found necessary to make a " crossing " in the Strand, 
at a cost of three and a half guineas, to facilitate the 
access to the Society's entrance door. 

In 1770 the lease of the Society's premises having 
nearly expired, and the accommodation being again 
found insufficient, it was decided to advertise for new 
premises, and accordingly an announcement was inserted 
in some of the daily papers inviting any person who had 

1 The Act authorised the widening of the Strand " on the north 
side thereof opposite Cecil Street in an easterly direction to the East 
end of Exeter Change." The sewer-rate book for 1830 shows that 
the demolition had then began. A note in a subsequent rate book 
states that sixteen houses had been pulled down. Among these were 
Nos. 380 and 381, 


From a Medallion by Tassie. 

To face page 58. 


proposals to make for the accommodation of the Society 
to communicate with the secretary. 

The result of this advertisement was that the Brothers 
Adam, 1 who were then occupied with their scheme for the 
construction of the Adelphi, offered to include in that 
scheme a suitable house for the Society's purposes. 

The history of the Adelphi has often been written. 1 
The site was long occupied by the historic buildings of 
Durham House, the residence of the Prince-Bishops of 
the northern See. The house and grounds originally 
occupied the area between Adam Street and Buckingham 
Street, from the Strand to the river. The New Exchange 
was built in 1608 by Lord Salisbury on the site of the 
Durham House stables, and extended from George Court 
to what used to be Durham Yard, but is now Durham 
House Street. It thus included the site of Coutts's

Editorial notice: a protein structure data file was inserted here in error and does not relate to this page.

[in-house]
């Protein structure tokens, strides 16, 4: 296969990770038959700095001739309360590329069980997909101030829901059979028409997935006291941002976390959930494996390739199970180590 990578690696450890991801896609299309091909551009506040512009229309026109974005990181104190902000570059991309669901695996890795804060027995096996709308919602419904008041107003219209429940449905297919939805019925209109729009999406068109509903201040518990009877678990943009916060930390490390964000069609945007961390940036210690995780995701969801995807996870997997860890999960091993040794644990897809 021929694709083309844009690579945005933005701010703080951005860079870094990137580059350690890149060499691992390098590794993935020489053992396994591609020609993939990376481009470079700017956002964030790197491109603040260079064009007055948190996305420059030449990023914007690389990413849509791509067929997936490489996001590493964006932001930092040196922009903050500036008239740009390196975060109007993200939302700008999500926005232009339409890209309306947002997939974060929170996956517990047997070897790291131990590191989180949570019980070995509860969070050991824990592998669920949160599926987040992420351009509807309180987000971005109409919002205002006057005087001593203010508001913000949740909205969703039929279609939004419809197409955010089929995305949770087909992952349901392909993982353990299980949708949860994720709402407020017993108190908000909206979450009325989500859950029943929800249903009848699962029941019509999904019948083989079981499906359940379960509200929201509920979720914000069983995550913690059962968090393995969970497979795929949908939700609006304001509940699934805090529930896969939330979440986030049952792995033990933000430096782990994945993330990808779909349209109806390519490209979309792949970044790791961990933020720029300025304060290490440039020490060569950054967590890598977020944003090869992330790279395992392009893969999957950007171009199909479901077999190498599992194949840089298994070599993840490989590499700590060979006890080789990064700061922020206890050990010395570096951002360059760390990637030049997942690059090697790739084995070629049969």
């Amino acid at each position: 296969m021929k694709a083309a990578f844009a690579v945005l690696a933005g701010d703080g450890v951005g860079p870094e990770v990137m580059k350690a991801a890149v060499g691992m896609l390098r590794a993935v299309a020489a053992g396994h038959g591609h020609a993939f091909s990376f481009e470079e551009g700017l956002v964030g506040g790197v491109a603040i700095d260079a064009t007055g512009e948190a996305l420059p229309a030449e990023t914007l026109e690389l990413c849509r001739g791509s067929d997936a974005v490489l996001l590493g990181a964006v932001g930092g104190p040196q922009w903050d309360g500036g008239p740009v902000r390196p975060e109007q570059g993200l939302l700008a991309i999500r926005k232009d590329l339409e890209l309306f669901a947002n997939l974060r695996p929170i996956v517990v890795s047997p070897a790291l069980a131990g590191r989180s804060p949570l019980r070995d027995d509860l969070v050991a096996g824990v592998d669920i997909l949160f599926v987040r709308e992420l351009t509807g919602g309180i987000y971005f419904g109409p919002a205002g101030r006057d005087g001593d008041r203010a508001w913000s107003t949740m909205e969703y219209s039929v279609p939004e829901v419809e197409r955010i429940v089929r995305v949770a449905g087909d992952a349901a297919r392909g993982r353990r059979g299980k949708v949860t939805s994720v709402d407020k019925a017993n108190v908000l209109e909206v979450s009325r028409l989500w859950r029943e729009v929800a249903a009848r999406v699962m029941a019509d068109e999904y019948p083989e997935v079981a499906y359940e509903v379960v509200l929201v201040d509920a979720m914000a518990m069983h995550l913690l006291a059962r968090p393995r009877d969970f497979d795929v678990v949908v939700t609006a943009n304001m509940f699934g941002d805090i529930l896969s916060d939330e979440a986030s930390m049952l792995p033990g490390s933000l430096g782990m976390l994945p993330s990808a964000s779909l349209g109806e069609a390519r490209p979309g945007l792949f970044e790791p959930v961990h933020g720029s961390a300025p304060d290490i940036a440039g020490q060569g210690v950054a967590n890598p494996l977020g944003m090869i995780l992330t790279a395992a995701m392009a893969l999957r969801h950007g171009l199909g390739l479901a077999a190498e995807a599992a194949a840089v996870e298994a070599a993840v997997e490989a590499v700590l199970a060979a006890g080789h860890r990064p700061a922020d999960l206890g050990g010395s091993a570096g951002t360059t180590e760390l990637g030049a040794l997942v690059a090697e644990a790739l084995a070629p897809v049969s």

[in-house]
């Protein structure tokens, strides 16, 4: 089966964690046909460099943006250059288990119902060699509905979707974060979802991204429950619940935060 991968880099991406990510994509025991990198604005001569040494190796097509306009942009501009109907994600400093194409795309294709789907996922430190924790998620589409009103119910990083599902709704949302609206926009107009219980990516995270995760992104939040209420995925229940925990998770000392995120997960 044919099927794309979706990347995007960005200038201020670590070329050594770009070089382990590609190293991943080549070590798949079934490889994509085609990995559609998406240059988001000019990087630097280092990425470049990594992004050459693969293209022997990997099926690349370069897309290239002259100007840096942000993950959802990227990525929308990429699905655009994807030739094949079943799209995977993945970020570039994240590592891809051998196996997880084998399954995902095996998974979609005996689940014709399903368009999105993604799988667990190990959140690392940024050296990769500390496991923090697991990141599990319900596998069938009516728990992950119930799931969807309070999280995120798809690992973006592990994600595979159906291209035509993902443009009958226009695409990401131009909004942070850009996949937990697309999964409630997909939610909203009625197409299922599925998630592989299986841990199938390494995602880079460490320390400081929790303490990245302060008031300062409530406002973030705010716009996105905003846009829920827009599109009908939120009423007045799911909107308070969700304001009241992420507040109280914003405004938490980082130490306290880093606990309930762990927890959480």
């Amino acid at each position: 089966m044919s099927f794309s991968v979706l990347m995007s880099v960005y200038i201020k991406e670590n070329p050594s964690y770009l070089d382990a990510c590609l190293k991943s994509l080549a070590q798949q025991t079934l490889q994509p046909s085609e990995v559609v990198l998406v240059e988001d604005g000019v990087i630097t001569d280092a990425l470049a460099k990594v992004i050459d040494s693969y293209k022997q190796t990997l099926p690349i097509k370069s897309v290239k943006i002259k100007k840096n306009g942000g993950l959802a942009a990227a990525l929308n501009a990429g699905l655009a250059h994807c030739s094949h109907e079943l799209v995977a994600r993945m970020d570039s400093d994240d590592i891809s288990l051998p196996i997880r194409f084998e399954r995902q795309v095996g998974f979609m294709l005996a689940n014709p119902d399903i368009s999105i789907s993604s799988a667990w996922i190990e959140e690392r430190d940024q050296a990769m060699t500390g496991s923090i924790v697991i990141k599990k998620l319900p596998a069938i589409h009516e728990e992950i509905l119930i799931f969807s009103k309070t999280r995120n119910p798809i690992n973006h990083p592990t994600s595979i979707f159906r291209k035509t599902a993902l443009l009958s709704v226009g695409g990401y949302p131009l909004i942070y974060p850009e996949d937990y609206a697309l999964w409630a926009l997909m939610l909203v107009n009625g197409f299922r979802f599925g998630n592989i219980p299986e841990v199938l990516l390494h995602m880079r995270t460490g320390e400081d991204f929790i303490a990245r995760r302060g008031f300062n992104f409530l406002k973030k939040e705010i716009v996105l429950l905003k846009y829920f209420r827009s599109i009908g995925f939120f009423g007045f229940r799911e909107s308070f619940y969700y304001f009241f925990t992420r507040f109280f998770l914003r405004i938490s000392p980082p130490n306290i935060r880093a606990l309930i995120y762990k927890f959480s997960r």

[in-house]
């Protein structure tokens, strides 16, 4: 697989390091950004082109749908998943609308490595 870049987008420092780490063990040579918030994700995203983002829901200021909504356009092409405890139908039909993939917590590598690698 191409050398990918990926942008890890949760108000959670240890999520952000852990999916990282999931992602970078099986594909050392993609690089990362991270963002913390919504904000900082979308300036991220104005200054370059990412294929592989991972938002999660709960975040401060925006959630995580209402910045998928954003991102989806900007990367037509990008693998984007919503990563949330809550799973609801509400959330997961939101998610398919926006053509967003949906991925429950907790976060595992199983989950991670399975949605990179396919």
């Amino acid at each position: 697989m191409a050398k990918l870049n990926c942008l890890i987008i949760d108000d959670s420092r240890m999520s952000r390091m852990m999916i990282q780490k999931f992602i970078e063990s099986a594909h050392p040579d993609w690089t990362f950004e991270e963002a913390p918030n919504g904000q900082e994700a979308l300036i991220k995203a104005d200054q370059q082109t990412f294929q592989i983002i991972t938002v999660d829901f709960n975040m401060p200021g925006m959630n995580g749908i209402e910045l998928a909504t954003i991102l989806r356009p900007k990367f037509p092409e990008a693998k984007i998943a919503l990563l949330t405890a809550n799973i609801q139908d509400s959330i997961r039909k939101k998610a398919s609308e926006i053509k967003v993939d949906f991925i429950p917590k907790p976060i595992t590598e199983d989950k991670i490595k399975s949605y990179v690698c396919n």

Bank. 3 It was pulled down in 1737, when shops and 
houses were erected along the present line of the Strand. 
In the space between these buildings and the river, where 
old Durham House once stood, fronting the river, with 
its gardens reaching to the Strand, were " a number of 
small low-lying houses, coal-sheds, and lay-stalls, washed 
by the muddy waters of the Thames." The ground sloped 
down from the Strand level to the brink of the river, 
which must have been, at high water, somewhere about 
the inner edge of the Embankment Gardens. 

On this slope the Brothers Adam (Robert, William, 
James, and John) proposed to build a great terrace, 
level with the Strand, the idea being taken from the 
arched terrace or gallery in the Palace of Diocletian at 

1 The head of Robert Adam, facing page 58, is a reproduction from 
a fine medallion by Tassie, now in the collection of the Edinburgh 
Board of Manufactures. 

2 The fullest history of the Adelphi is contained in three articles 
by Mr. H. B. Wheatley in the Antiquary magazine for June, July, and 
September 1884. In these a great deal of information will be found 
which it has not been thought needful to include here, as it has no 
special connection with the Society of Arts. Mr. Austin Brereton's 
Literary History of the Adelphi (1907) is the most recent book on the